I don’t know about echoes. I mean I’ve heard people say that about Beach House and things like that, but I don’t know. I’ve listened to Beach House and I can’t really hear it myself.

With this line-up you are the only original musician from Galaxie 500. Has that made it difficult to get back into the music, or did it come naturally?
It was a lot of work. It was actually difficult. I mean you listen to these songs and they sound simple. Some times there are only two chords but there is a lot going on. And when you are a trio it’s tougher. Dublin is going to be our first show as a trio. You can’t mess around. I’ve had to sing differently to how I normally do now. It makes me cough [laughs].

Yeah. One of the appealing and I suppose distinctive things about Galaxie 500 is your vocal. It is a young man’s vocal, like on a lot of the album On Fire your vocal is very high and almost keening.
No doubt. I sound like a kid, because I was. But I’m still able to do it. One journalist, Michael Azzerad, came up to me after a show and asked me if we had changed the keys to some of those songs and I said ‘no, we have not’. So you see, I can still just about manage.

Fans never seem to have a clear favourite from your three albums. Is there any one album that is a personal favourite of yours?
My favourite is our first album Today. It contains ‘Tugboat’ and ‘It’s Getting Late’. I mean there are things there that I’m not wild about too, but I’m just amazed that we made that record in three days. I mean we had done some pre-production, but we just went in and we really had no idea what we were doing. There were songs where I hadn’t even finished the lyrics. And we walked out of the studio with our producer Kramer after three days with that album, which is something we were all really proud of.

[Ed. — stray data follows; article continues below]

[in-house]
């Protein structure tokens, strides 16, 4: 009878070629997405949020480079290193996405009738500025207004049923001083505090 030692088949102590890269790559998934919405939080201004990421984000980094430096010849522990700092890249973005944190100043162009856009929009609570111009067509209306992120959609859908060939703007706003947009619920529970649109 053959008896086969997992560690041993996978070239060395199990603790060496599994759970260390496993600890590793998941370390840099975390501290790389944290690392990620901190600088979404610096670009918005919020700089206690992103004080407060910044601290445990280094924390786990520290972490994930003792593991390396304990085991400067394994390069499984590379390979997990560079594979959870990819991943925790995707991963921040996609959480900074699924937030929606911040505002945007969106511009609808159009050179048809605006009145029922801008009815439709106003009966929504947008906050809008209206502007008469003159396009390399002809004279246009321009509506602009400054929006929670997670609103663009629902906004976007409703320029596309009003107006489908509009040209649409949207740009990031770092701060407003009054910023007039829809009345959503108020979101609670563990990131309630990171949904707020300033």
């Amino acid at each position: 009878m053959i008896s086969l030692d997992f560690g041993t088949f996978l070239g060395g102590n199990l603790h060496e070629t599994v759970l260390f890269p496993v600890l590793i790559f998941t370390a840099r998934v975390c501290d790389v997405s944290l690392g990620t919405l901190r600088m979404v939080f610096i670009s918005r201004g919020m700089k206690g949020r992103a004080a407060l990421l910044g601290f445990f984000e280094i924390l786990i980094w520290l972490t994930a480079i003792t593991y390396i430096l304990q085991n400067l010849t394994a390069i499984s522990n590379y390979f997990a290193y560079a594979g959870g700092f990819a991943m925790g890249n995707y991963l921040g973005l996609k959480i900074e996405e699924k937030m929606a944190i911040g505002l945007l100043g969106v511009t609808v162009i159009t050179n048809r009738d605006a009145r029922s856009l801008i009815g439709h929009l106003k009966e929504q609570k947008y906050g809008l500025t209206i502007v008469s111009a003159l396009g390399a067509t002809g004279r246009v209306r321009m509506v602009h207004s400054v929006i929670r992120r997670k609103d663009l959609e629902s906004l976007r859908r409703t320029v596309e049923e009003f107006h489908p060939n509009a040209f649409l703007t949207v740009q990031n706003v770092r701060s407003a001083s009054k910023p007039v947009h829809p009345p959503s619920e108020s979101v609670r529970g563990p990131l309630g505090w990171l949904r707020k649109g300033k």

Galaxie 500 – Tugboat from Danieloustaunau on Vimeo.

Musically are you at work on anything other than this project at the moment?
Yes. We are working on a show with the Andy Warhol museum where we make music for these short films that he shot, which are sort of silent portraits. That’s been a big part of our lives for the last two years. We’ve played about fifty times now at arts festivals and sort of arty fancy places. That’s been quite interesting to do, to play in those sort of little places. That project is still going.

Are they original compositions, the songs you are playing for the Andy Warhol shorts?
Yes, but we do some covers as well. There is a Dylan cover and a Velvet Underground cover. It’s a beautiful show and I would love if we could have brought it to Dublin but there are a lot of places we haven’t done. But the production is elaborate, you can’t just pack it up into a van like you would with a band.

About the other members of Galaxie 500, Damon and Naomi. It’s clear from articles and interviews that you haven’t had the greatest relationship down the years. Has this changed at all, professionally or any other way since the box set? Are they aware of these shows for example?
Oh yeah there is no doubt that they are aware of them. But I didn’t ask their permission to do these things. We have a limited communication via email which is fine I think. It’s probably the best way. But you know, I think if you are in a band and when you make records together then those records are like your children. And if you get divorced, you still feel the same way about your kids.

So you’ve joint custody of the albums?
Yeah something like that.

Well as long as the children are doing okay…
Right [laughs]

Dean Wareham will play the songs of Galaxie 500 at Dublin’s Workman’s club on Friday 11th of February, at 7pm.